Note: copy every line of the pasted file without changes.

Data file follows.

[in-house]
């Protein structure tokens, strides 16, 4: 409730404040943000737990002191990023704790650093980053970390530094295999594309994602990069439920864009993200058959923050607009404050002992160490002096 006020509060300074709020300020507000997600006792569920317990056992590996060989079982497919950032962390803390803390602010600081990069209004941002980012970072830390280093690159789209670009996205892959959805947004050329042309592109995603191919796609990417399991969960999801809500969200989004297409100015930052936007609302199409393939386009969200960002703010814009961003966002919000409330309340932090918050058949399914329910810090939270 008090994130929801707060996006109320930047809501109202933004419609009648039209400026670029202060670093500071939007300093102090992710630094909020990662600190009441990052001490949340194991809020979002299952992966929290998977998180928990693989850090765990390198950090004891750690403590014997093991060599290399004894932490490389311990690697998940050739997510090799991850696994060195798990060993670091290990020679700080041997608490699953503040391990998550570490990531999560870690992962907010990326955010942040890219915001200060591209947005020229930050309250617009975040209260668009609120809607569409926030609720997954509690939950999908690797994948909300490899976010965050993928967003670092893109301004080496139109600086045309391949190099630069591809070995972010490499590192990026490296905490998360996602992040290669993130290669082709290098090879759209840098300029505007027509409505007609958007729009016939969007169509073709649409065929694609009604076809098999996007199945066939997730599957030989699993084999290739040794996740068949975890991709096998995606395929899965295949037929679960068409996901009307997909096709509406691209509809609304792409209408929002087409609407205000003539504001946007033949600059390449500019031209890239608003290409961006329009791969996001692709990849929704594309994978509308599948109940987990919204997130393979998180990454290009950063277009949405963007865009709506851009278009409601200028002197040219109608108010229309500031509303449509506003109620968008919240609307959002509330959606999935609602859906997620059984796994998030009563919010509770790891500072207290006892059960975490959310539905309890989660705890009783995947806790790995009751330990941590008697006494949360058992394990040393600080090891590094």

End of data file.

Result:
[in-house]
């Protein structure tokens, strides 16, 4: 409730404040943000737990002191990023704790650093980053970390530094295999594309994602990069439920864009993200058959923050607009404050002992160490002096 006020509060300074709020300020507000997600006792569920317990056992590996060989079982497919950032962390803390803390602010600081990069209004941002980012970072830390280093690159789209670009996205892959959805947004050329042309592109995603191919796609990417399991969960999801809500969200989004297409100015930052936007609302199409393939386009969200960002703010814009961003966002919000409330309340932090918050058949399914329910810090939270 008090994130929801707060996006109320930047809501109202933004419609009648039209400026670029202060670093500071939007300093102090992710630094909020990662600190009441990052001490949340194991809020979002299952992966929290998977998180928990693989850090765990390198950090004891750690403590014997093991060599290399004894932490490389311990690697998940050739997510090799991850696994060195798990060993670091290990020679700080041997608490699953503040391990998550570490990531999560870690992962907010990326955010942040890219915001200060591209947005020229930050309250617009975040209260668009609120809607569409926030609720997954509690939950999908690797994948909300490899976010965050993928967003670092893109301004080496139109600086045309391949190099630069591809070995972010490499590192990026490296905490998360996602992040290669993130290669082709290098090879759209840098300029505007027509409505007609958007729009016939969007169509073709649409065929694609009604076809098999996007199945066939997730599957030989699993084999290739040794996740068949975890991709096998995606395929899965295949037929679960068409996901009307997909096709509406691209509809609304792409209408929002087409609407205000003539504001946007033949600059390449500019031209890239608003290409961006329009791969996001692709990849929704594309994978509308599948109940987990919204997130393979998180990454290009950063277009949405963007865009709506851009278009409601200028002197040219109608108010229309500031509303449509506003109620968008919240609307959002509330959606999935609602859906997620059984796994998030009563919010509770790891500072207290006892059960975490959310539905309890989660705890009783995947806790790995009751330990941590008697006494949360058992394990040393600080090891590094």